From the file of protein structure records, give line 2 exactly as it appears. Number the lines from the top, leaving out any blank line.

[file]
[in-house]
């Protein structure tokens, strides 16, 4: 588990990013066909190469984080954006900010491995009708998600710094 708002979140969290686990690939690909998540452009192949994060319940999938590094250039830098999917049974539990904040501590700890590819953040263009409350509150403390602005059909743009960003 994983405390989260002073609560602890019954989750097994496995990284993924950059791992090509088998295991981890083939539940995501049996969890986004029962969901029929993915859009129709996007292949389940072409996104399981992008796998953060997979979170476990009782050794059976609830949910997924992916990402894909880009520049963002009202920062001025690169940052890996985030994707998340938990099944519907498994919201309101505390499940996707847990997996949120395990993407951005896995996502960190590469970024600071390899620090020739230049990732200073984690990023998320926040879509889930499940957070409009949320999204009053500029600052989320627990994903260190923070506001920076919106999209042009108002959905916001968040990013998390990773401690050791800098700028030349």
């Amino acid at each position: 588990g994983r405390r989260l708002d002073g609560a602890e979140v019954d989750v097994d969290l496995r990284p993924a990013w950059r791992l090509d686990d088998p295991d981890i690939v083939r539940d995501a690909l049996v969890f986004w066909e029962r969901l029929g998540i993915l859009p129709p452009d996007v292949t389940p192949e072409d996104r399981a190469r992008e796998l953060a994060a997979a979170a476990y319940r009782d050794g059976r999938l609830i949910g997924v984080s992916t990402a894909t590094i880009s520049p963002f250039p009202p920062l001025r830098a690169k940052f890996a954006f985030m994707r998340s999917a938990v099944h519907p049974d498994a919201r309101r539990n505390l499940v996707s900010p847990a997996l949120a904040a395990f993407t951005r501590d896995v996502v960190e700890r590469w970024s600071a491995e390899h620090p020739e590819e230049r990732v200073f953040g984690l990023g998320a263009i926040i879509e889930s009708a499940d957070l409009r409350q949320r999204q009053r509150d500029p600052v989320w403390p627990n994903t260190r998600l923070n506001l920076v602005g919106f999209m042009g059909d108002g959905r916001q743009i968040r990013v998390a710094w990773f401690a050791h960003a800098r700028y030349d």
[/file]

């Protein structure tokens, strides 16, 4: 588990990013066909190469984080954006900010491995009708998600710094 708002979140969290686990690939690909998540452009192949994060319940999938590094250039830098999917049974539990904040501590700890590819953040263009409350509150403390602005059909743009960003 994983405390989260002073609560602890019954989750097994496995990284993924950059791992090509088998295991981890083939539940995501049996969890986004029962969901029929993915859009129709996007292949389940072409996104399981992008796998953060997979979170476990009782050794059976609830949910997924992916990402894909880009520049963002009202920062001025690169940052890996985030994707998340938990099944519907498994919201309101505390499940996707847990997996949120395990993407951005896995996502960190590469970024600071390899620090020739230049990732200073984690990023998320926040879509889930499940957070409009949320999204009053500029600052989320627990994903260190923070506001920076919106999209042009108002959905916001968040990013998390990773401690050791800098700028030349």